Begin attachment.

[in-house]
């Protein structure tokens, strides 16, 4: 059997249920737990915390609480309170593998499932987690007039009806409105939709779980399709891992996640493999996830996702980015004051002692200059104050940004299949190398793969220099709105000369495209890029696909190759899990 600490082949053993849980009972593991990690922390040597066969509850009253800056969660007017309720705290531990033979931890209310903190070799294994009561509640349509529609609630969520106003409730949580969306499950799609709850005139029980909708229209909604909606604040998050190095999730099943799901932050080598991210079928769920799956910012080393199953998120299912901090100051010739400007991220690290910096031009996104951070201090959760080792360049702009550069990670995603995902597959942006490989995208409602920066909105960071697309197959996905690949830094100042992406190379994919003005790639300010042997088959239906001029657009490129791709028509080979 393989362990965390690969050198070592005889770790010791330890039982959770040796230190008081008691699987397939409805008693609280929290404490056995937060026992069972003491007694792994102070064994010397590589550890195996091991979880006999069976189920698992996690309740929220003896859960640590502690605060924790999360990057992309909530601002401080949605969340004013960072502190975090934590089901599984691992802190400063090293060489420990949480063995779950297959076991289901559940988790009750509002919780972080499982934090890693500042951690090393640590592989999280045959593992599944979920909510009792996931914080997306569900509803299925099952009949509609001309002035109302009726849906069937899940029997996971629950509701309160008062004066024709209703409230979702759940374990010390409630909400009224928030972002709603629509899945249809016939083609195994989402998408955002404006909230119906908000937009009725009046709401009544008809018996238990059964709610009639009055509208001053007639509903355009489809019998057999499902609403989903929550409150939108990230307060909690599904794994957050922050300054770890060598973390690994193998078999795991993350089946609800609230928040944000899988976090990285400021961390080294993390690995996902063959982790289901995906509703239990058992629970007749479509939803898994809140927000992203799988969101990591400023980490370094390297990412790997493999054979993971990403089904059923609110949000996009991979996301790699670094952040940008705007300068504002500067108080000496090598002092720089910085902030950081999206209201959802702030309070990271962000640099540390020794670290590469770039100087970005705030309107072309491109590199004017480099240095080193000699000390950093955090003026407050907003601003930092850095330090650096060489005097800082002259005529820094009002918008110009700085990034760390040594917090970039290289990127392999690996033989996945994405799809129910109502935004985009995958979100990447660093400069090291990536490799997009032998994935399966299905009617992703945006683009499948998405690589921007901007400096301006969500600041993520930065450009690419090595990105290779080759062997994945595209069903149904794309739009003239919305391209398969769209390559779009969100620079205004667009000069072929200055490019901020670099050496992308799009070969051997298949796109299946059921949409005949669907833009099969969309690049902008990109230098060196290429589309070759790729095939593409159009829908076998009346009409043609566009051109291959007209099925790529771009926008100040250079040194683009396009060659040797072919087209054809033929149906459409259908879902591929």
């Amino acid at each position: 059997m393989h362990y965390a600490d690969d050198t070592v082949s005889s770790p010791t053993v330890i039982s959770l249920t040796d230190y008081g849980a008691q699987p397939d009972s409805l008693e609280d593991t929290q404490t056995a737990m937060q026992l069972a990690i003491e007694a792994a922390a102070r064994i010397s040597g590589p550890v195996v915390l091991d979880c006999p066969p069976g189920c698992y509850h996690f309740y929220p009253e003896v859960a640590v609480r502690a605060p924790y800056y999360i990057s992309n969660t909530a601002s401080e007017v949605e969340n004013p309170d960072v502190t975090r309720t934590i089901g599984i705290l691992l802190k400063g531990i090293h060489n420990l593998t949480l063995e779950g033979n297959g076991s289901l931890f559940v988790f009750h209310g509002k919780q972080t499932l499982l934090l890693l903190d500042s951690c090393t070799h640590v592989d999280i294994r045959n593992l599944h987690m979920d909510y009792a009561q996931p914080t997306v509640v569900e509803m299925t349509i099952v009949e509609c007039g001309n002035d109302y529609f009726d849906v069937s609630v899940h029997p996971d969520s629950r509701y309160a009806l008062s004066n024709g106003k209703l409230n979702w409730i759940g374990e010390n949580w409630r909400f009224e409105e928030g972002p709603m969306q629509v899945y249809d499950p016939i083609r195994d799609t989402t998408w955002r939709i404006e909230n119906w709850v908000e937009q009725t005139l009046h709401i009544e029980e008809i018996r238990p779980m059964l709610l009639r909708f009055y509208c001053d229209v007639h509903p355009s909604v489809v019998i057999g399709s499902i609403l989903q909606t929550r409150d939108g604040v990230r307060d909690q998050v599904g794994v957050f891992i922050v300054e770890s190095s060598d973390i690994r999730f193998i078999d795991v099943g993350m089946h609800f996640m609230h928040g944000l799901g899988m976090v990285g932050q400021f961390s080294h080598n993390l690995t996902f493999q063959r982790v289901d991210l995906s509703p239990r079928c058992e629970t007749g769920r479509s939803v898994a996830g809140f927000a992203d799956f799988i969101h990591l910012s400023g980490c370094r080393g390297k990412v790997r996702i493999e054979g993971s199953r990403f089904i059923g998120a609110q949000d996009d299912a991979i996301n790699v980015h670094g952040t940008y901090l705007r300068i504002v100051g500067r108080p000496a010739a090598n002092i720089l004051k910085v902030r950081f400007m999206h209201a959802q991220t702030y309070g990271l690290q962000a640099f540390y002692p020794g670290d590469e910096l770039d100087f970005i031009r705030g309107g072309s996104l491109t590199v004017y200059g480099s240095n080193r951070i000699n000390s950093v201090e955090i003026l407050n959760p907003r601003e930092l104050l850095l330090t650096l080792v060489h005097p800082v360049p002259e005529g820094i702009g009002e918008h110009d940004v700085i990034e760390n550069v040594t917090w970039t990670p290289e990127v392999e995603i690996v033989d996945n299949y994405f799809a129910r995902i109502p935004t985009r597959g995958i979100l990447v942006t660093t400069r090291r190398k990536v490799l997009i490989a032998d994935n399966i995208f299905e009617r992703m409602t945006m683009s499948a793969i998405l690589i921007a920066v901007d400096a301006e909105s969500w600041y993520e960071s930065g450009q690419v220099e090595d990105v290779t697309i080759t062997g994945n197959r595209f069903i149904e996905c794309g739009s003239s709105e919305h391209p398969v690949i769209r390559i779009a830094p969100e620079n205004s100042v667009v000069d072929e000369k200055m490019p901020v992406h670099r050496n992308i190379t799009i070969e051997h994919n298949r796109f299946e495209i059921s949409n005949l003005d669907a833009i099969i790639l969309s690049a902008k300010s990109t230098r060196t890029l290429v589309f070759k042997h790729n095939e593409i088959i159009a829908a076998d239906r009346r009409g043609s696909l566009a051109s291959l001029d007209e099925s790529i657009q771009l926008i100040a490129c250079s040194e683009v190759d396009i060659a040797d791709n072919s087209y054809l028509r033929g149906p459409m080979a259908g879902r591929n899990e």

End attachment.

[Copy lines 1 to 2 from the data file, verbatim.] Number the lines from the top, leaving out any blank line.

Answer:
[in-house]
């Protein structure tokens, strides 16, 4: 059997249920737990915390609480309170593998499932987690007039009806409105939709779980399709891992996640493999996830996702980015004051002692200059104050940004299949190398793969220099709105000369495209890029696909190759899990 600490082949053993849980009972593991990690922390040597066969509850009253800056969660007017309720705290531990033979931890209310903190070799294994009561509640349509529609609630969520106003409730949580969306499950799609709850005139029980909708229209909604909606604040998050190095999730099943799901932050080598991210079928769920799956910012080393199953998120299912901090100051010739400007991220690290910096031009996104951070201090959760080792360049702009550069990670995603995902597959942006490989995208409602920066909105960071697309197959996905690949830094100042992406190379994919003005790639300010042997088959239906001029657009490129791709028509080979 393989362990965390690969050198070592005889770790010791330890039982959770040796230190008081008691699987397939409805008693609280929290404490056995937060026992069972003491007694792994102070064994010397590589550890195996091991979880006999069976189920698992996690309740929220003896859960640590502690605060924790999360990057992309909530601002401080949605969340004013960072502190975090934590089901599984691992802190400063090293060489420990949480063995779950297959076991289901559940988790009750509002919780972080499982934090890693500042951690090393640590592989999280045959593992599944979920909510009792996931914080997306569900509803299925099952009949509609001309002035109302009726849906069937899940029997996971629950509701309160008062004066024709209703409230979702759940374990010390409630909400009224928030972002709603629509899945249809016939083609195994989402998408955002404006909230119906908000937009009725009046709401009544008809018996238990059964709610009639009055509208001053007639509903355009489809019998057999499902609403989903929550409150939108990230307060909690599904794994957050922050300054770890060598973390690994193998078999795991993350089946609800609230928040944000899988976090990285400021961390080294993390690995996902063959982790289901995906509703239990058992629970007749479509939803898994809140927000992203799988969101990591400023980490370094390297990412790997493999054979993971990403089904059923609110949000996009991979996301790699670094952040940008705007300068504002500067108080000496090598002092720089910085902030950081999206209201959802702030309070990271962000640099540390020794670290590469770039100087970005705030309107072309491109590199004017480099240095080193000699000390950093955090003026407050907003601003930092850095330090650096060489005097800082002259005529820094009002918008110009700085990034760390040594917090970039290289990127392999690996033989996945994405799809129910109502935004985009995958979100990447660093400069090291990536490799997009032998994935399966299905009617992703945006683009499948998405690589921007901007400096301006969500600041993520930065450009690419090595990105290779080759062997994945595209069903149904794309739009003239919305391209398969769209390559779009969100620079205004667009000069072929200055490019901020670099050496992308799009070969051997298949796109299946059921949409005949669907833009099969969309690049902008990109230098060196290429589309070759790729095939593409159009829908076998009346009409043609566009051109291959007209099925790529771009926008100040250079040194683009396009060659040797072919087209054809033929149906459409259908879902591929």